Wessington Springs bull bash champion reflects on ridingSeventeen-year-old Trevor Easton has lived and breathed bull riding for most of his life and proved just that in Wednesday night’s Miller Lite Bull Bash at Mitchell’s Horseman’s Sports Arena.
By: Brooke Cersosimo, The Daily Republic
Seventeen-year-old Trevor Easton has lived and breathed bull riding for most of his life and proved that in Wednesday night’s Miller Lite Bull Bash at Mitchell’s Horseman’s Sports Arena.
The Wessington Springs’ bull rider was the event’s champion with a score of 85, beating 34 other riders. Easton collected $1,856 in prize money from the ride.
Easton, who’s still in high school, has won many rodeos and hopes to be among some of the top riders in the world someday. He says it’s his background and determination that have him moving in the right direction.
After winning the event Wednesday, The Daily Republic contacted Easton to discuss the thrill of riding bulls, competing in rodeo and his future in the sport. Here are excerpts from the interview:
Q: How did you get into bull riding?
A: I always watched my older brother growing up and started when I was 9. Our family has 15 bulls and 15 cows. Most of the bulls are still young, but I ride some of them for practice.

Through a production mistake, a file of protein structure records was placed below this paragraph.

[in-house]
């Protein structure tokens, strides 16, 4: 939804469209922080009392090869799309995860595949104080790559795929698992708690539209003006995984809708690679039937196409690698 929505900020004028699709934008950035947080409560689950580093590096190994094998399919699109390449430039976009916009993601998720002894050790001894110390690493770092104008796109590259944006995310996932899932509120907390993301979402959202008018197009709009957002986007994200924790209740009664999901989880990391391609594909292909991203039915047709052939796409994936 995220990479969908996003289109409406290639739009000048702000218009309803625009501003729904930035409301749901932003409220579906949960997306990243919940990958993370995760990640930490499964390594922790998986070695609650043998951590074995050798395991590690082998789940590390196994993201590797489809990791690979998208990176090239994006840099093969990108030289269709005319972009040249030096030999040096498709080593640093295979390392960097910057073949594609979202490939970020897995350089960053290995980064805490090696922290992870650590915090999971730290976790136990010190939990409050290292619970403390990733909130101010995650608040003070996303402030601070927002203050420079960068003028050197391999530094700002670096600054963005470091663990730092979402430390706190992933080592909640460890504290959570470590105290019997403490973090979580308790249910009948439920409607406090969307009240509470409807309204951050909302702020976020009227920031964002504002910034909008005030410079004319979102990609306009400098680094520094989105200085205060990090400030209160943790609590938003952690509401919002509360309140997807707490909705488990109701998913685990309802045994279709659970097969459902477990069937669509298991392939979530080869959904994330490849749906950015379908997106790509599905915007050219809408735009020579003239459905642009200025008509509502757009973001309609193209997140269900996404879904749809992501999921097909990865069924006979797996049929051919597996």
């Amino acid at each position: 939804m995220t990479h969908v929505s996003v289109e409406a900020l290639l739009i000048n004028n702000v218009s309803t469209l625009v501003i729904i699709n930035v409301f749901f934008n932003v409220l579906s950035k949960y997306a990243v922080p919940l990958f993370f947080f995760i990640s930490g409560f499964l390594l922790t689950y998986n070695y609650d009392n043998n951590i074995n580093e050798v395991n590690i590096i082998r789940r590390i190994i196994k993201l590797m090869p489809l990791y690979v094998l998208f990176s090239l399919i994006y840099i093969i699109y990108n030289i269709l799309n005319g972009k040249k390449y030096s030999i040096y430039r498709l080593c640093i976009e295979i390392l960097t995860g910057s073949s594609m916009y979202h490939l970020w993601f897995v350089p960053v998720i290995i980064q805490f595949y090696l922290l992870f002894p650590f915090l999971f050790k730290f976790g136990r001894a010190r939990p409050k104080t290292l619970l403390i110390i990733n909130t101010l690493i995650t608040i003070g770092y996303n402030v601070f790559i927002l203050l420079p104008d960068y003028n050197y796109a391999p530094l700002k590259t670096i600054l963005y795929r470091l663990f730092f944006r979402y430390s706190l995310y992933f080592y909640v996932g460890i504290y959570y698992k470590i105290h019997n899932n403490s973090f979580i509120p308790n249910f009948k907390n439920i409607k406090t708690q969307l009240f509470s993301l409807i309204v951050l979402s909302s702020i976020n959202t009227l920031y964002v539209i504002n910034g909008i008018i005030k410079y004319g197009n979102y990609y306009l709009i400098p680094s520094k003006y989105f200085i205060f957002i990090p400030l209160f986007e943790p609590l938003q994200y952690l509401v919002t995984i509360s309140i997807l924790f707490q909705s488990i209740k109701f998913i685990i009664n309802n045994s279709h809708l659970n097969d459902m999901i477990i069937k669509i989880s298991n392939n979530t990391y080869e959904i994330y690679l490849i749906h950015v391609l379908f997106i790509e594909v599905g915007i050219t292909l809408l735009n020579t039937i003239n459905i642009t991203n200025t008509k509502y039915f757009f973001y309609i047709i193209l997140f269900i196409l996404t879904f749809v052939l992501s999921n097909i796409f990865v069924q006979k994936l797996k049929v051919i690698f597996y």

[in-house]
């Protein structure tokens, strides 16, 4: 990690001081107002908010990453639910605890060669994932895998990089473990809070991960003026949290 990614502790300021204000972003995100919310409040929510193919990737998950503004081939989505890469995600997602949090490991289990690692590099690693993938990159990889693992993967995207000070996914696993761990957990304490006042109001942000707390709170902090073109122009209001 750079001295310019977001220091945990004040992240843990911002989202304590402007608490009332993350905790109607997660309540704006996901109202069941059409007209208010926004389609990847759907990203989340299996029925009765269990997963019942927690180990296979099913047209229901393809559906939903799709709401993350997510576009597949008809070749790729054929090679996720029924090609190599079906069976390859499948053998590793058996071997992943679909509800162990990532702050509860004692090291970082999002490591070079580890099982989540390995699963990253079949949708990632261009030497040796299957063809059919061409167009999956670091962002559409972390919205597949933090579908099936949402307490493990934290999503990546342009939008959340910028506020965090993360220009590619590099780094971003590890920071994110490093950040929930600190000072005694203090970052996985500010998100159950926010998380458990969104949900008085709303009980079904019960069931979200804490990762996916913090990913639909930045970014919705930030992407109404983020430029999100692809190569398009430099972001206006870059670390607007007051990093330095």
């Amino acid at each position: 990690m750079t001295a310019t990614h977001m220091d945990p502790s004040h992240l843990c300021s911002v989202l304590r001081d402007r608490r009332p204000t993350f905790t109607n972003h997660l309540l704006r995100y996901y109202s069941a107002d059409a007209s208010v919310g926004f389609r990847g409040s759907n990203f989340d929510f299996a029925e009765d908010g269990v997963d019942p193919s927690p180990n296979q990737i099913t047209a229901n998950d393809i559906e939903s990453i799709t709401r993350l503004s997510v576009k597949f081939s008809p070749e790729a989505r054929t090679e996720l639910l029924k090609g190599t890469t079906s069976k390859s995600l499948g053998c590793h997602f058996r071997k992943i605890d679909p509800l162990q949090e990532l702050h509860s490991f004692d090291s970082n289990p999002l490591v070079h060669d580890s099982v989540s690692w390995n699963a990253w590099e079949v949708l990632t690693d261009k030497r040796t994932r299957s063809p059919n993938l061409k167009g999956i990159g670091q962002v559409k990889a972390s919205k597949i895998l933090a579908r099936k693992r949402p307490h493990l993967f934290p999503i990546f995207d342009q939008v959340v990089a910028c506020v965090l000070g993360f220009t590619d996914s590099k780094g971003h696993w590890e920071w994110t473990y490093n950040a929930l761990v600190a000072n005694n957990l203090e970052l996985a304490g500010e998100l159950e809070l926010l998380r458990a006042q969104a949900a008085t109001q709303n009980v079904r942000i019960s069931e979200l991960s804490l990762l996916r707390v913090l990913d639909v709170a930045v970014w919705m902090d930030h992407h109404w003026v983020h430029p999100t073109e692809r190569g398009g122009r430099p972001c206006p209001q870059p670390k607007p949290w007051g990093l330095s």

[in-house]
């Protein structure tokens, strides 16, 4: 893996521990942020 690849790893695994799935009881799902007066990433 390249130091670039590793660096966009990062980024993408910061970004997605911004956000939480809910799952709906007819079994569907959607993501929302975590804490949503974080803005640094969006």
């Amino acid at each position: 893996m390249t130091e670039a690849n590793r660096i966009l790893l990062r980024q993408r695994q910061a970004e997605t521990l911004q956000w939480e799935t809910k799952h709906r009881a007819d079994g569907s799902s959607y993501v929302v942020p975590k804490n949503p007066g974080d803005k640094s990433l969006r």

Q: What is your earliest memory of bull riding?
A: My older brother, Tyler, took me to a bull riding school in Miller when I was younger. I got to work with Casey Gates and Ty Odden.
Q: Do you have family members who are involved in rodeo events?
A: Yes, my younger brother Tucker has been riding for three years now. My older brother Tyler rode bulls, too.
Q: How many rodeos do you participate in each year?
A: Our season goes from the end of April through March, and I usually go to 60 or 70 rodeos during that time. I’ll be able to enter into more once I graduate high school and turn 18, because I won’t have to worry about keeping my grades up, and I’ll have more time.
Q: What is your worst injury you’ve sustained during bull riding?
A: Earlier this summer, I cracked my sternum. A bull stepped back on me and broke it.
Q: Do you participate in other events besides bull riding?
A: I used to rope calves when younger, but I stopped when I was 12 years old because I didn’t like it as much as bull riding.
Q: What is your most memorable contest?
A: (Wednesday) night. Eighty-five is the highest score I’ve ever gotten, and it was 82 before that. It was a lot of fun being with some of the older guys. I’ve looked up to them for a long time, so it was fun riding with them.
Q: Do you have a favorite bull?
A: My favorite bull is Royal Flush. It’s one of mine that I named.
Q: What is your favorite rodeo to participate in?
A: My favorite rodeo I ride in is always my hometown rodeo in Wessington Springs.
Q: What is the biggest rodeo you’ve done bull riding in?
A: This was the first year we went to a rodeo in Gallup, N.M. There was a lot of money added and had a lot of big name guys.
Q: What is the total amount of prize money you’ve won from bull riding?
A: It’s got to be around $10,000.
Q: How long do you plan to bull ride?
A: I want to go for as long as I can, and maybe I’ll hang it up somewhere around 30 years old.
Q: What are your future goals?
A: I want to qualify for the National Finals Rodeo (NFR) and Professional Bull Riders (PBR). Another one of my goals is to be a world champion.